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Writers Cramp for Mouse Bioinformaticists

The publication of the mouse genome sequence in Nature was just one paper in a flurry of related bioinformatics research published in several scientific journals last week.

Nature also offered a detailed SNP analysis of the mouse genome, performed by Claire Wade and colleagues at the Whitehead Institute. The Whitehead researchers aligned the recently assembled genome sequence of the Black 6 strain with available sequences from a second, strain 129, and analyzed rates of variation between the two. They found that only one third of the genome in any comparison falls into long regions of high SNP rate, with the remaining two-thirds having very little or no variation.

Genome Research published a paper by UCSD’s Pavel Pevzner and Glenn Tesler on a new algorithm called GRIMM-Synteny that differentiates between micro-level genome rearrangements (intrachromosomal rearrangements with a span below 1 Mb) and macro-level rearrangements (intrachromosomal rearrangements with a span above 1 Mb as well as interchromosomal rearrangements).

Current rearrangement algorithms don’t distinguish between these two types of rearrangements, according to the authors, and “since some micro-rearrangements may be caused by fragment assembly errors, mixing micro- and macro-rearrangements within one rearrangement scenario may produce a distorted picture greatly influenced by the sequencing errors in draft genomic sequences.”

The algorithm is based on the GRIMM (Genome Rearrangements in Man and Mouse) software developed by Tesler earlier this year.

Application of the software to the mouse sequence indicated that over 245 major rearrangements represent “dramatic evolutionary events.” Many of those segments reveal multiple micro-rearrangements, at least 3,170 within these major blocks — “a much higher figure than previously thought,” according to Tesler.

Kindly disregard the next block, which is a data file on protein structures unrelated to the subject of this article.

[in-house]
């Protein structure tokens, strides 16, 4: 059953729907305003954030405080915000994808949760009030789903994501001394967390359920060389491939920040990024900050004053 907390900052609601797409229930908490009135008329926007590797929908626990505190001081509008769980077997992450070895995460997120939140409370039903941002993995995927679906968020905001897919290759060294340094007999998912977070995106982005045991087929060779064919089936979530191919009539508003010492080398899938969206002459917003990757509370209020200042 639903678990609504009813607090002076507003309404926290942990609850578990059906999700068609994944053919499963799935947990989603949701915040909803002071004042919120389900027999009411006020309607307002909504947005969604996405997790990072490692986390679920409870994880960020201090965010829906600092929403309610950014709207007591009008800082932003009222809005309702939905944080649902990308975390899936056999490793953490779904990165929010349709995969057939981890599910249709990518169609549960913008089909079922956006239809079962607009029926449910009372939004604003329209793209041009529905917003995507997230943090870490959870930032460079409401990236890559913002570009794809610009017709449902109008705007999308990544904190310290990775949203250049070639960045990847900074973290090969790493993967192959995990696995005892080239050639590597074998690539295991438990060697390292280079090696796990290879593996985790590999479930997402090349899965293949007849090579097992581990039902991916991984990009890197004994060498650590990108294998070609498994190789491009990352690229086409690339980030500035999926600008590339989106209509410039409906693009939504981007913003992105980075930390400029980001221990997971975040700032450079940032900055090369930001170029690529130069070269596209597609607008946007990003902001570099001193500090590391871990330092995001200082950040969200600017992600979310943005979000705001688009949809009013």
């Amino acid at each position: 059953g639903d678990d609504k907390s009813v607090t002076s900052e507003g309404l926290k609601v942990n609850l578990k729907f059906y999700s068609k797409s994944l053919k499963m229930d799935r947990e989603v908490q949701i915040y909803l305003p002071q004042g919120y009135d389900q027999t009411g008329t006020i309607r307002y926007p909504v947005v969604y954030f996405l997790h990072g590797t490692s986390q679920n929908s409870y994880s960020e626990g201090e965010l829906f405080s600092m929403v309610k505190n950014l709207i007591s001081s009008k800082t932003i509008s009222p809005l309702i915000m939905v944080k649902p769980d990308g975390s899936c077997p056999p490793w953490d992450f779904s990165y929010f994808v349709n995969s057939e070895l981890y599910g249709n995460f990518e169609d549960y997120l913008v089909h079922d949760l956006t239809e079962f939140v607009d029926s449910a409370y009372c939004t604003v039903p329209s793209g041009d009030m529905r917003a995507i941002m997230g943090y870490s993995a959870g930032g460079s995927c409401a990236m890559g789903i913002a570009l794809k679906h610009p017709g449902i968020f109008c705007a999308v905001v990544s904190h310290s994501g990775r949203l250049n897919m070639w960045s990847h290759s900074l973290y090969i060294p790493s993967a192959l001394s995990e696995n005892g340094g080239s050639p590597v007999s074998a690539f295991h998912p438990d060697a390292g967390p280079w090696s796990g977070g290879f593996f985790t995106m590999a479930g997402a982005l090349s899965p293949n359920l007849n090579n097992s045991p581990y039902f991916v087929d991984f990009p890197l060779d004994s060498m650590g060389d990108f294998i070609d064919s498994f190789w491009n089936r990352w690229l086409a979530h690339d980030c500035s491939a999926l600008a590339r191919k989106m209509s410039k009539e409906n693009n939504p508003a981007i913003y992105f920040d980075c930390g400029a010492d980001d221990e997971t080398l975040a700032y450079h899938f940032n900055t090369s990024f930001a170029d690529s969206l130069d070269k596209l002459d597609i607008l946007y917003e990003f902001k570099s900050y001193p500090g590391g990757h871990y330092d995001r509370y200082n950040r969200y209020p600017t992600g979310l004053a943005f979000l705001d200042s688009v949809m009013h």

Genome Biology has its own mouse bioinformatics paper to offer as well, an article by Michael Zhang and colleagues at Cold Spring Harbor Laboratory that describes a three-way comparison between the publicly available mouse sequence, the human genome sequence, and Celera’s mouse sequence.

Zhang gave the Celera assembly the thumbs up for “higher accuracy in base pairs and overall higher coverage of the genome,” while noting that the public mouse assembly “has higher sequence quality in some newly finished BAC regions.”

The team identified over 6,000 potentially novel genes by analyzing the similarities between the different genome sequences, bringing their estimate of the number of protein-coding genes in human to 37,000.

 

ISCB Board Condemns Shutdown of PubScience

In an e-mail to ISCB members last week, Phil Bourne, president of the International Society for Computational Biology, said the ISCB board of directors has drafted a letter to the journals Science and Nature regarding the proposed closure of the DOE’s PubScience web site for journal articles.